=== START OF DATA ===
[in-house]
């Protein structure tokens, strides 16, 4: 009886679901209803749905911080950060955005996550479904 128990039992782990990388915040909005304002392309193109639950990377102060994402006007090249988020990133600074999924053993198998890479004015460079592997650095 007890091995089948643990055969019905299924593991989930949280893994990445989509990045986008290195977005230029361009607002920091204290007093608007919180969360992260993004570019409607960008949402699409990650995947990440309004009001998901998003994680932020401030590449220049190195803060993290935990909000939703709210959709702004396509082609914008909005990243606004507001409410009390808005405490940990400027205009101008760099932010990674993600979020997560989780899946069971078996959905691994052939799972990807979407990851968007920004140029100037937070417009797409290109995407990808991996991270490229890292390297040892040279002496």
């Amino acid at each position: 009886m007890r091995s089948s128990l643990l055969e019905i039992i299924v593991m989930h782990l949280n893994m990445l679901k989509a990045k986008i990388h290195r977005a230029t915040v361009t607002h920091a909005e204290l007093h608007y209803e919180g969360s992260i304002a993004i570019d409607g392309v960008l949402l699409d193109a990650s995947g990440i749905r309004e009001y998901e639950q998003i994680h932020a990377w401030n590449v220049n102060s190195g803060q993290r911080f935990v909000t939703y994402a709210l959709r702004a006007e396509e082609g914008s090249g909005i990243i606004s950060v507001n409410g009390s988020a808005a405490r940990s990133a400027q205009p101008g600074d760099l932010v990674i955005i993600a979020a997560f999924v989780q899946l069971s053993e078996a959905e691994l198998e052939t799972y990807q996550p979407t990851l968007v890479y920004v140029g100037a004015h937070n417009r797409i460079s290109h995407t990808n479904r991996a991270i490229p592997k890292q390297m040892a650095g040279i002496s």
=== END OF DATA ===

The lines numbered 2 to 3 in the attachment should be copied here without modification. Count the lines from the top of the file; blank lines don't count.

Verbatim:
């Protein structure tokens, strides 16, 4: 009886679901209803749905911080950060955005996550479904 128990039992782990990388915040909005304002392309193109639950990377102060994402006007090249988020990133600074999924053993198998890479004015460079592997650095 007890091995089948643990055969019905299924593991989930949280893994990445989509990045986008290195977005230029361009607002920091204290007093608007919180969360992260993004570019409607960008949402699409990650995947990440309004009001998901998003994680932020401030590449220049190195803060993290935990909000939703709210959709702004396509082609914008909005990243606004507001409410009390808005405490940990400027205009101008760099932010990674993600979020997560989780899946069971078996959905691994052939799972990807979407990851968007920004140029100037937070417009797409290109995407990808991996991270490229890292390297040892040279002496």
């Amino acid at each position: 009886m007890r091995s089948s128990l643990l055969e019905i039992i299924v593991m989930h782990l949280n893994m990445l679901k989509a990045k986008i990388h290195r977005a230029t915040v361009t607002h920091a909005e204290l007093h608007y209803e919180g969360s992260i304002a993004i570019d409607g392309v960008l949402l699409d193109a990650s995947g990440i749905r309004e009001y998901e639950q998003i994680h932020a990377w401030n590449v220049n102060s190195g803060q993290r911080f935990v909000t939703y994402a709210l959709r702004a006007e396509e082609g914008s090249g909005i990243i606004s950060v507001n409410g009390s988020a808005a405490r940990s990133a400027q205009p101008g600074d760099l932010v990674i955005i993600a979020a997560f999924v989780q899946l069971s053993e078996a959905e691994l198998e052939t799972y990807q996550p979407t990851l968007v890479y920004v140029g100037a004015h937070n417009r797409i460079s290109h995407t990808n479904r991996a991270i490229p592997k890292q390297m040892a650095g040279i002496s």